At some point in your life, if you’re anything like me, you are sure to come to the realization that everything in Existence falls into one of two categories: things that you can punch in the face, and things that you cannot punch in the face. You can punch a squirrel, or a politician, or a banana tree; but you can’t punch the economy, an annoying sound, or a system of government. It is with this in mind that we must choose the nature of our battles, and you can be sure that it is from this dichotomy that I judge pathways of conflict resolution in virtually all situations.
You can dry your socks more quickly by wearing them and sitting on your feet. This utilizes the body heat of both foot and ass, working together, to dry your socks. You probably won’t find yourself using this method until you are completely out of dry socks. As is so often the case with this little Sherpa.
I was in Le Kef, Tunisia; I’d packed light for the short trip, and it was much colder and wetter than I’d planned for. It was cold enough that I was simply wearing everything I’d brought, and the little raincloud1 that’s been following me for the majority of the year made sure that my feet were wet for almost three days.
It was not a short trip back to Tunis, and I was still quite wet when I intercepted my friend, who needed some help bringing materials to her office.
Somehow, within an hour, I found myself sitting next to her in the back seat of a taxi on my way to the police station. The cabbie was in handcuffs in the passenger’s seat, and a man with a gun claiming to be a cop was at the wheel. My friend, a little confused. Myself, more than a little frustrated.
I was tired and hungry and had a bloody nose. I was still damp from my previous trip, and I was still wearing really wet socks.
On Saturday I ate half a pound of peanuts. On Sunday I did the same. This food was supplemented by the complimentary breakfast that came with my hostel1; along with a Lindor Chocolate2 on Saturday and two apples on Sunday. On Sunday evening I walked back to my bed in the cold and rain, as I have done so very many times in this humble little lifetime. I decided the situation warranted additional calories, and so purchased a hunk of nice rye bread. I was prepared to eat it plain, but previous travellers had left butter and chocolate spread in the fridge. That, along with free herbal tea at the hostel allowed me to eat like a king without squandering resources like one.
My pants and sandals are falling apart. You may or may not be aware that I take great satisfaction in repairing things, and while I don’t claim to be good at it, I am usually good enough. And ‘good enough is perfect’ as they say, so by this philosophy you could argue that I am a perfect repairman, despite sucking.
I am in a car, in Tunisia, on my way to do a hike, in which we will walk along a mountain pass with a beautiful view of the surrounding mountains and the lake below. For some reason, instead of stopping for lunch on the sunny flat trail with a view, the organizers will choose to hike into the brush and set up our picnic on sloping damp ground, where the canopy will drop foliage into our food, block the sun, and obscure the view. We will be sitting next to a (supposedly) dead grenade from the French war.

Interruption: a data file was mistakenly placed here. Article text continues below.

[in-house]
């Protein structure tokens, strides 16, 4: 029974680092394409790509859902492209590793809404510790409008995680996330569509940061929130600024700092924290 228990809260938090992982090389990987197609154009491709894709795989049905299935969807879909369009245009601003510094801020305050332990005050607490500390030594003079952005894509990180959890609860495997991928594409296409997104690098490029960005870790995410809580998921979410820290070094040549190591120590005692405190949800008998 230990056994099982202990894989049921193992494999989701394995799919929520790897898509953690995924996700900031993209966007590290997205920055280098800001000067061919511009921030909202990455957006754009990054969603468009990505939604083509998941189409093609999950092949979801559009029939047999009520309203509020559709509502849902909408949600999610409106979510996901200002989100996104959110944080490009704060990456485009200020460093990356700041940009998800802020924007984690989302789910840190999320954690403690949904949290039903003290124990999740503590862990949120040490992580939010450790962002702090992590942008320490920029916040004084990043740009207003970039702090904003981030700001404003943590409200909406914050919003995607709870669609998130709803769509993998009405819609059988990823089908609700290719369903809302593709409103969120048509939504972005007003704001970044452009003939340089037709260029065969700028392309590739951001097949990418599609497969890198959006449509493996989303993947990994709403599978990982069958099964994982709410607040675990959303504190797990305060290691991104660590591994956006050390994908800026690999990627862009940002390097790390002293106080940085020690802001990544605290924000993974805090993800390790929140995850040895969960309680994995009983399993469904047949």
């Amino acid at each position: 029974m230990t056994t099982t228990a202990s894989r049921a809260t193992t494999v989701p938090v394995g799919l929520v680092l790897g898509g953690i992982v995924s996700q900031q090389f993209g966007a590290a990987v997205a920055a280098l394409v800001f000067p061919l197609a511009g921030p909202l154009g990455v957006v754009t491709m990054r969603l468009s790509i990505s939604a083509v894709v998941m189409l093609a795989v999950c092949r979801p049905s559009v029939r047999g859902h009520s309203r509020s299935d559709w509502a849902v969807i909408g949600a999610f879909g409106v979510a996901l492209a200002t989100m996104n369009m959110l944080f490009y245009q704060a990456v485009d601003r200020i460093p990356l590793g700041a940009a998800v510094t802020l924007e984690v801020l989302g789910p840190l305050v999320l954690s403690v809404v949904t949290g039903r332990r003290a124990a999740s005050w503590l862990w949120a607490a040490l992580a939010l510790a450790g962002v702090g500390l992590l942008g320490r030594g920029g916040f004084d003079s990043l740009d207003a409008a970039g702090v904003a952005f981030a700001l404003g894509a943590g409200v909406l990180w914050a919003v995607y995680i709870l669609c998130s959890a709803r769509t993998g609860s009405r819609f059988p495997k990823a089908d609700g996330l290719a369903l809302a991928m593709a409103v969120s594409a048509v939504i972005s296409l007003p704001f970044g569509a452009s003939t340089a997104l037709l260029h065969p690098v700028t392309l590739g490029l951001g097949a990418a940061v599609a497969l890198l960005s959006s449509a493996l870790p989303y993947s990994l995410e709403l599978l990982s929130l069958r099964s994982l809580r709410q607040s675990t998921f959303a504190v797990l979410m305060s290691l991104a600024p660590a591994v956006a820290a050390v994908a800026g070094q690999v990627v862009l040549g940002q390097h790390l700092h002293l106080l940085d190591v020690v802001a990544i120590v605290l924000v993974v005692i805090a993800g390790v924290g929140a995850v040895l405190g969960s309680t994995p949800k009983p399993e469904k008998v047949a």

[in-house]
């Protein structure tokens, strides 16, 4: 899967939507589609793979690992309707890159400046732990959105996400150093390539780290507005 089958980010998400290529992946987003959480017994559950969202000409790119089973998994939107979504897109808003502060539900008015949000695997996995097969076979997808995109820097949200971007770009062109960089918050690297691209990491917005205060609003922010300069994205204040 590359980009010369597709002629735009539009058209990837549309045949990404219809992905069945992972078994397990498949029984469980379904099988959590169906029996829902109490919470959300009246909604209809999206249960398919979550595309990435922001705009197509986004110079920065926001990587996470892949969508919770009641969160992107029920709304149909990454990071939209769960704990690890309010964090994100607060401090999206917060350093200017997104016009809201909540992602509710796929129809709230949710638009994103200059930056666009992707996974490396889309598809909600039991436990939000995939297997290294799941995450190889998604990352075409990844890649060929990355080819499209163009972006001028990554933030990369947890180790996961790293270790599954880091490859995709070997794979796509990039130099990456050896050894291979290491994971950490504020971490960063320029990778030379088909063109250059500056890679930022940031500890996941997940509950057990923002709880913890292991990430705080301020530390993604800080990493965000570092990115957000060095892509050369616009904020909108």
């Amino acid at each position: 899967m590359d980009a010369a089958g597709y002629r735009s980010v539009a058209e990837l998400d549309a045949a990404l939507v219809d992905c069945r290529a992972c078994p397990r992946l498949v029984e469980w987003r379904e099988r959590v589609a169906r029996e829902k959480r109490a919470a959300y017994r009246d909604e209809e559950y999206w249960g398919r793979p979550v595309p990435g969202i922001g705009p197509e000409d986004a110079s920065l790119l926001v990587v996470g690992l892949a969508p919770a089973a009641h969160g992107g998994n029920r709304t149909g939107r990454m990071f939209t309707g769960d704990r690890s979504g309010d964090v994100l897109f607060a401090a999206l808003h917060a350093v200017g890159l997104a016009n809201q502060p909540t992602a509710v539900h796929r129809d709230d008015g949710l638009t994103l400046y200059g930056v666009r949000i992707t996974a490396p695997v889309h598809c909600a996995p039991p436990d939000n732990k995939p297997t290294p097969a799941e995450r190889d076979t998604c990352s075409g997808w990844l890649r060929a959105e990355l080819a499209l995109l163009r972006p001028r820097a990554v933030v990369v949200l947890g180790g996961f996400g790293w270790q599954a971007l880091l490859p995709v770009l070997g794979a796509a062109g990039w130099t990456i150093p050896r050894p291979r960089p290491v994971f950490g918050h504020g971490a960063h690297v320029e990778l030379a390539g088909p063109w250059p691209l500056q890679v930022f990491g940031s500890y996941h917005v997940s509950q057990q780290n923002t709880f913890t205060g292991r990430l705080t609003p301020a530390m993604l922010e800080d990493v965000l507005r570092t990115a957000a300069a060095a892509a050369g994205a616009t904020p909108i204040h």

My friend, who has been in search of a natural purple dye for the past two weeks, will sit in fallen wild olives and find her pants stained purple — but in her grief over her damaged pants, she will not realize that this is exactly what she wanted. When she laments over the possibility that it will stain, I, not realizing that she had failed to appreciate the significance of the event, will say “I hope so,” and will look like a pretty big jerk until she realizes that if it does stain then the dye will function exactly as required (but the pants will certainly be ruined. Or, at least, purple).
Before these events will come to pass, however, we will stop and ask for directions on how to get to the view that we will not enjoy under the sun that will not shine on us. I am left alone in the car with a cute Tunisian girl who had, in the past, demonstrated (perhaps inexplicably) some romantic interest in me. After the last door closes, she turns to me and says. . .
She turns to me and she says:
“Did you bring your penis?”
“I’m glad you don’t have a garden, because you would make the flowers sad.”
I actually said this, once, to a girl I knew. I don’t remember why exactly I said it, but I do remember that I believed it to be true, and that I really meant it. She took it surprisingly well, and neglected to restate her well-established aspiration to put sand in my mouth while I slept.
Little did I know that in a few short months her boyfriend and I would be dragging a frozen carcass through a remote mountain in Spain, in an effort to bury it.
“A lovely hostel. 8 dinar/night. Secure, and centrally located. Checkout is at noon but sometimes the owner will barge into your room at 9am, take your mattress, put a new crappier one in its place, and assure you that you can go back to sleep.” This is the review that Donna Wheeler failed to write for my hostel in Nabeul.
And let me give you a piece of advice for dealing with me: if you want to stay on my good side, do not wake me up with a loud knock on the door, shove your way into my room with two other people, assure me that ‘this will only take 30 seconds,” take my mattress, explain it’s necessary because there’s a truck outside, and then appear very confused as to why I’m pissed. (“But the truck is outside!”) It will not help your case if you are an idiot that talks too slow and fails to pronounce your words in any meaningful way.